The University of Cincinnati Libraries have been awarded a $15,900 Library Services and Technology Act (LSTA) Minigrant from the State Library of Ohio to digitize copies of The Cincinnatian, UC’s yearbook, for the period of 1951-2006.
A previous LSTA grant provided for the digitization of The Cincinnatian from 1894-1950, viewable on the Web at http://digitalprojects.libraries.uc.edu/cincinnatian/. This second project will complete access to all issues of the yearbook via the Web.
In partnership with the Public Library of Cincinnati and Hamilton County (PLCH), the remaining 29 volumes of The Cincinnatian containing 10,600 pages will be scanned and made available to the public online via OhioLINK’s Digital Resource Commons (DRC) at http://drc.libraries.uc.edu/. The yearbooks should be available in fall 2010. The collection will be discoverable through Internet search engines. The full text of the yearbooks and the assigned metadata will be fully indexed and searchable.
“The digitizing of The Cincinnatian is of great interest not only to the University of Cincinnati community, but to Ohioans researching family histories, as well as genealogists, urban historians, and social historians worldwide who will have free access to the complete set of UC’s yearbook on the Web,” said Victoria A. Montavon, dean and university librarian. In addition, the project will increase use of the yearbooks and preserve the original print volumes.
“The Cincinnatian reflected the lives of both Cincinnatians and Ohioans while at the same time illustrating the triumphs and concerns in higher education,” said Kevin Grace, university archivist and head of the Archives and Rare Books Library where the yearbooks are held.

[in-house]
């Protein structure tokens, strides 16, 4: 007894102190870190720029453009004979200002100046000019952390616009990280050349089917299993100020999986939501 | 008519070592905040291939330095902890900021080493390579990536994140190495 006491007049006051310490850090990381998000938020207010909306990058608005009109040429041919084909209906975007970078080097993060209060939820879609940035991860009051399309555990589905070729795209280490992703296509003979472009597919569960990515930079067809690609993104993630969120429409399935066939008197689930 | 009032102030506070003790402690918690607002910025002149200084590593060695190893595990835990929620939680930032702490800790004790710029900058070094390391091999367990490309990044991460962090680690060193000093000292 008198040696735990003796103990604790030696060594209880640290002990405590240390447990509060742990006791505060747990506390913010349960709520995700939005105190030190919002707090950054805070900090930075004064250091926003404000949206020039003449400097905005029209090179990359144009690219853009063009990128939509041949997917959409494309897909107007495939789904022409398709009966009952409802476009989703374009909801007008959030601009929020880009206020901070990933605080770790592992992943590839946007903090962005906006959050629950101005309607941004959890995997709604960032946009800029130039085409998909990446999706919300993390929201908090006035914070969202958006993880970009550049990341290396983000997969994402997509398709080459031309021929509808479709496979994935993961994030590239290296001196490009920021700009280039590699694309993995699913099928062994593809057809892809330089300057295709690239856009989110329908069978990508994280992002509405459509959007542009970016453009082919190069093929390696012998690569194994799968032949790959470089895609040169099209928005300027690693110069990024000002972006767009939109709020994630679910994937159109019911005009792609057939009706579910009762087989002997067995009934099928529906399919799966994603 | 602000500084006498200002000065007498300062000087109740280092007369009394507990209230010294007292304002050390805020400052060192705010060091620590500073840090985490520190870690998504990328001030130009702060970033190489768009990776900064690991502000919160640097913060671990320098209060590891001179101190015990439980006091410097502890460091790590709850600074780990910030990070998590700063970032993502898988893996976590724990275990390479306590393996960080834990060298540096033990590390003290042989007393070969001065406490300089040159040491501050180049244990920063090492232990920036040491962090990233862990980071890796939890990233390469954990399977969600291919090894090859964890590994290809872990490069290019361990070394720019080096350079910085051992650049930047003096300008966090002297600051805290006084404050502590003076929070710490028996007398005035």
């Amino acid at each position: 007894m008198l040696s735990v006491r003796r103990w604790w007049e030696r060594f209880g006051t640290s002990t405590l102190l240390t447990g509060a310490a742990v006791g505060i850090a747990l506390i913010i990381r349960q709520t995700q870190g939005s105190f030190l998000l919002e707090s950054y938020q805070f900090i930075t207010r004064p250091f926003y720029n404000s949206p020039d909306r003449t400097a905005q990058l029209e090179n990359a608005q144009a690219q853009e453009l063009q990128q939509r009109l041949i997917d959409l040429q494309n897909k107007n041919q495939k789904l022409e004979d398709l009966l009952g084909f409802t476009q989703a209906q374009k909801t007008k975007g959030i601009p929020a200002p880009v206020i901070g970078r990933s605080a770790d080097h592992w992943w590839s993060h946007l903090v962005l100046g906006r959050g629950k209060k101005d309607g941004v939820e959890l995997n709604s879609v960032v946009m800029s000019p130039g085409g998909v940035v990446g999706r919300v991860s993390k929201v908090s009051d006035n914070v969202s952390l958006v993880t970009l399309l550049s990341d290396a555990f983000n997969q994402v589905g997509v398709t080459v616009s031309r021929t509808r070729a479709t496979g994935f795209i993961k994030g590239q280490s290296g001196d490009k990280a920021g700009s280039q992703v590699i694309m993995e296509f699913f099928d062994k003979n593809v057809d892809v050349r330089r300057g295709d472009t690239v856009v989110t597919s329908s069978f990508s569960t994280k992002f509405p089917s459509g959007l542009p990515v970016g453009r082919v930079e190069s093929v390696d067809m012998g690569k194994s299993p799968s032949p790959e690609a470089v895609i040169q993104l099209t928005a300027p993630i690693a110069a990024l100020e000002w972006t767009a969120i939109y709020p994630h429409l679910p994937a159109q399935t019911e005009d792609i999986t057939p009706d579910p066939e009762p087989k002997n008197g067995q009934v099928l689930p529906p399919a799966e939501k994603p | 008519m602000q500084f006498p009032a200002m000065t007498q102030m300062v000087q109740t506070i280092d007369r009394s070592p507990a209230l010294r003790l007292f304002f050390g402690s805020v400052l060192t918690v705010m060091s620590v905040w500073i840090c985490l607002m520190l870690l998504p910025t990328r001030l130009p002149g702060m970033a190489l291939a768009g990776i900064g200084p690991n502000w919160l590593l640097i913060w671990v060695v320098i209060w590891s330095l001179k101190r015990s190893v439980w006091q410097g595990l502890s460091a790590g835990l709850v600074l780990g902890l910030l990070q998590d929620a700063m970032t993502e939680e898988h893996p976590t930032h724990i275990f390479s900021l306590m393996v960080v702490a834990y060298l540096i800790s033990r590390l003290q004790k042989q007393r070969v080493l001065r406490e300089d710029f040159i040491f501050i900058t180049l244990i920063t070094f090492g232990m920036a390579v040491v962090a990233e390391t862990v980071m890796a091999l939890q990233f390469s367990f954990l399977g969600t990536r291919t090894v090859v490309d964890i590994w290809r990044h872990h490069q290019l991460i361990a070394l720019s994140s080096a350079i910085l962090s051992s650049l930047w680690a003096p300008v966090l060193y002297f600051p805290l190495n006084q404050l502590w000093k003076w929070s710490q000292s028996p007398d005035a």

Students published their first yearbook in 1894, documenting the activities and achievements of the University of Cincinnati, as well as a pictorial history of the city. In the 1950s, the transitions in American higher education are apparent through the images and text of The Cincinnatian. Campus activities expanded to accompany a more diverse student body. UC became a more residential university with the rapid growth of fraternity life and residence halls documented in the pages of the yearbooks. Like most American colleges and universities in the 1960s and 1970s, UC reflected the cultural upheaval of the times. Politically-charged speeches on campus, from George Wallace to Ralph Nader, were recorded in the yearbook, as were protests both for and against the war in Southeast Asia. African Americans on campus became enfranchised academically and socially, events that were also well-chronicled. The Cincinnatian was published annually from 1894 to 1972 (except 1906), and occasionally since.
The LSTA program is funded through the Institute of Museum and Library Services (IMLS) and administered through the State Library of Ohio.
More information about The Cincinnatian is available online via an Archives and Rare Books Library exhibit, “Yearbooks: Turning the Pages of UC History,” at www.libraries.uc.edu/libraries/arb/exhibits/yearbooks/index.html.